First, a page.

Are you wondering ‘Do sharks make noise?’…Unlike their noisy Whale neighbours, sharks do not have organs that produce sound. Instead, their skin is altered so that they can glide through the water in eerie silence. However, there are reports of sharks in New Zealand barking like big dogs.
What Noise Do Sharks Make?
Sharks don’t make any noise underwater. Unlike their noisy neighbours, they have no sound-producing organs. Their scales are modified so that they can glide through the water in eerie silence. Sharks are so attuned to the great oceanic opera that they are, by and large, the silent hunters par excellence.
The pioneer of underwater exploration Jacques Cousteau called the ocean ‘the realm of silence, the world of truth.’
Whales sing haunting songs, dolphins yawn and click, snapping shrimp crackle and castanet and teleost fish generate all sorts of murmurs, growls, grunts, croaks, buzzes and clicks. Sharks are less attuned to the great oceanic operas.
The video below tested a Great White Shark and it’s ability to make sounds.
Do Sharks Bark Like Dogs?
In New Zealand, there are reports of a type of shark barking like a big dog. It is known as the Draughtboard Shark (Cephaloscyllium isabellum) and New Zealand fishermen of this species know it is a noisy creature. Nobody knows exactly how they manage to bark.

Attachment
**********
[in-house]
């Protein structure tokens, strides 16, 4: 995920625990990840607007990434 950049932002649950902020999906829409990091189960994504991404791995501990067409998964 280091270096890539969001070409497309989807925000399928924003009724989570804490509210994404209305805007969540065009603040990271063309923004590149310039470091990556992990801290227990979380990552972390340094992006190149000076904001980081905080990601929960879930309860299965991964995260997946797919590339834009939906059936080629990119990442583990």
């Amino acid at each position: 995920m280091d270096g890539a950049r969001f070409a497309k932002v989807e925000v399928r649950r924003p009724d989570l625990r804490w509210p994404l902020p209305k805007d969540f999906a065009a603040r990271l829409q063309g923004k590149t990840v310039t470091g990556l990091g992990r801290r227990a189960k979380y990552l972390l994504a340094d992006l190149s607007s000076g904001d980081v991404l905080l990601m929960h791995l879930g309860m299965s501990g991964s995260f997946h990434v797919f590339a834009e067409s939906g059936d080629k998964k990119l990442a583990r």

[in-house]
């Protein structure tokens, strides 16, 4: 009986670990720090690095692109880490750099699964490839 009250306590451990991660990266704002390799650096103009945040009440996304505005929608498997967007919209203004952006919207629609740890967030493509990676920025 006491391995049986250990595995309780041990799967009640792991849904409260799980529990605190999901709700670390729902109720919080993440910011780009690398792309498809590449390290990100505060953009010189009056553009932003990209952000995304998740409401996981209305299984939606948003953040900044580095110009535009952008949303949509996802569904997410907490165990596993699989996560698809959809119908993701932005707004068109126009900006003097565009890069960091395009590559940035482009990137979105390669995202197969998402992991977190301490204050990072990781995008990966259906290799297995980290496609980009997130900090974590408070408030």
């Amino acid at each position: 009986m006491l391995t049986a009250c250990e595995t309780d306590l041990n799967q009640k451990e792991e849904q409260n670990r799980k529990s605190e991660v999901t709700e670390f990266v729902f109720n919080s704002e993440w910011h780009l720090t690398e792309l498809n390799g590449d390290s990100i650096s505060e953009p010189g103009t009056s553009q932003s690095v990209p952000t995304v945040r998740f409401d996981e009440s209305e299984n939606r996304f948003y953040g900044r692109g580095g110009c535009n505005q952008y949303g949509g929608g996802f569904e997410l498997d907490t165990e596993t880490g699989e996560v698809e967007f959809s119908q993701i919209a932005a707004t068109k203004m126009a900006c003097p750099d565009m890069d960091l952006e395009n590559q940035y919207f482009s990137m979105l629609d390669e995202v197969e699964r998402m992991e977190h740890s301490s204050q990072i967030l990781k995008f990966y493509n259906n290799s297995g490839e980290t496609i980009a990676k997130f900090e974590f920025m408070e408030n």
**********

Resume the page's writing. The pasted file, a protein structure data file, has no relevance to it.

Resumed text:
A lot of people admire sharks because no matter what they do, they look cool. But no matter how cool they are, sharks are not immune to the occasional loud burp.
Do Sharks Make Noise Out Of Water?
Trapped in a net or hook line and pulled to the surface, the shark is inflated with air and water. The cardiac sphincter makes its stomach airtight. As it relaxes, the trapped air flows explosively through the stomach of the sharks, creating a hoarse bark. The shark relieves gastric pressure through the heart muscle, which works in such a way that the term is no longer quite so refined.
But I think there’s something deeper behind it, too, namely how deep the sound can get.
Like its closest relatives, the balloon shark (Cephaloscyllium sufflans) inflates like a puffer fish when threatened by a potential predator. In an underwater attack, the sharks pump water into the front of their stomach, increasing its diameter by up to three times. This water prevents the escape of the shark stomach by a muscle ring, the heart muscle sphincter. When the danger is over, the inflated shark loosens the spine and lets a sip of water gush from the stomach into the mouth. This sudden increase in size is enough to frighten and intimidate predators.